• Who are the top competitors of the company?
  • Are there any other roles open?
  • When will you make an offer to someone for this position?
  • How soon can I file for vacation leave after getting hired? 
  • What is the worst part about working here?  

Asking about the salary might create an impression that you’re only after the compensation. Besides, companies often indicate in their job ads the salary. Thus, avoid questions related to salary, promotions, vacation and sick leaves, and other benefits. 

You don’t want to sound arrogant or impatient with questions like if you’ll have your own office or if you got the job. Instead, show that you respect their hiring process, and let them approach you first regarding their decision.

Moreover, avoid asking questions that can be answered with quick research. You’re expected to search about the company and the role, so keep your questions relevant and personalized.

Final Thoughts

A job interview is a two-way process. The company needs to see if you’re the right person for the job and you need to determine if the role, the company, and its culture are what you’re looking for. When the interviewer asks you if you have any questions for them, use these 50 best questions to ask in a job interview.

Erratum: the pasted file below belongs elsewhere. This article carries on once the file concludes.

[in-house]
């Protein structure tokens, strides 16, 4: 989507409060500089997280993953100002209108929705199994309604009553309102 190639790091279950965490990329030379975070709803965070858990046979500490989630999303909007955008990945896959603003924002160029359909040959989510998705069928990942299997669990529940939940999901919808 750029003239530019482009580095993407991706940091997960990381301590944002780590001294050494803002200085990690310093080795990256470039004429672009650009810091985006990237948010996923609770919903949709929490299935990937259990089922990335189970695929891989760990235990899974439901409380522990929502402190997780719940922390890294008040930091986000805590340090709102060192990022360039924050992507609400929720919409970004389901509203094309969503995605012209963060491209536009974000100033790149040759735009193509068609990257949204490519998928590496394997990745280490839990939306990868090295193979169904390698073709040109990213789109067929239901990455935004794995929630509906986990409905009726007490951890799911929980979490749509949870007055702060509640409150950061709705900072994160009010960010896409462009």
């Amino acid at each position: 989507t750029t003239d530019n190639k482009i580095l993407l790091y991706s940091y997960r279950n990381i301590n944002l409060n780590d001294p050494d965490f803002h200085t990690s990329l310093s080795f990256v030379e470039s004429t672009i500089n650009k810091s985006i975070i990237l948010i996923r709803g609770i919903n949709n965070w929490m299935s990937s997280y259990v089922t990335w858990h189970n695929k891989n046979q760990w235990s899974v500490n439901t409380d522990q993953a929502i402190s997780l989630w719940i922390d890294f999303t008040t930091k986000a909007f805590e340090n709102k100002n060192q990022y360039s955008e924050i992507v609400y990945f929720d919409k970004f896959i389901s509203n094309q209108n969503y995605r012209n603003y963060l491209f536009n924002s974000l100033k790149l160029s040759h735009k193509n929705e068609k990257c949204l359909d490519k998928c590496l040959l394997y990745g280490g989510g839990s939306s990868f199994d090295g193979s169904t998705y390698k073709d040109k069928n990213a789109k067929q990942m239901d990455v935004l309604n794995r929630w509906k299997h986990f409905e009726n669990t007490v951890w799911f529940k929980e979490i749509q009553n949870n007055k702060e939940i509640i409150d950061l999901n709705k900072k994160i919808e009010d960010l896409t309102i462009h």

Want to make sure you’ll ace your job interview? Our interview experts are here to help you prepare for your interview. From creating impressive resumes to working with a professional coach, ResumeSpice is equipped to help you realize your career goals.


Is It Possible to Over-Prepare for a Job Interview?

Preparation is one of the basic tenets of searching for a job. If you show up underprepared, you’ll rarely leave a good impression. For that reason, we always recommend researching the company and job for which you’re interviewing. But can you over-prepare to the point where you hurt your chances of being hired? Put simply: yes.

As one of the leading interview prep, career coaching, and professional resume writing services, ResumeSpice knows that over-preparation can result in sounding like a robot instead of an authentic human being. You might also back yourself into a corner. If the interview doesn’t go according to the script you’re writing, you might freeze and, strangely, come off as unprepared.

When prepping for an interview, look to these four tips for guidance:

Prepare for Your Interview, but Don’t Memorize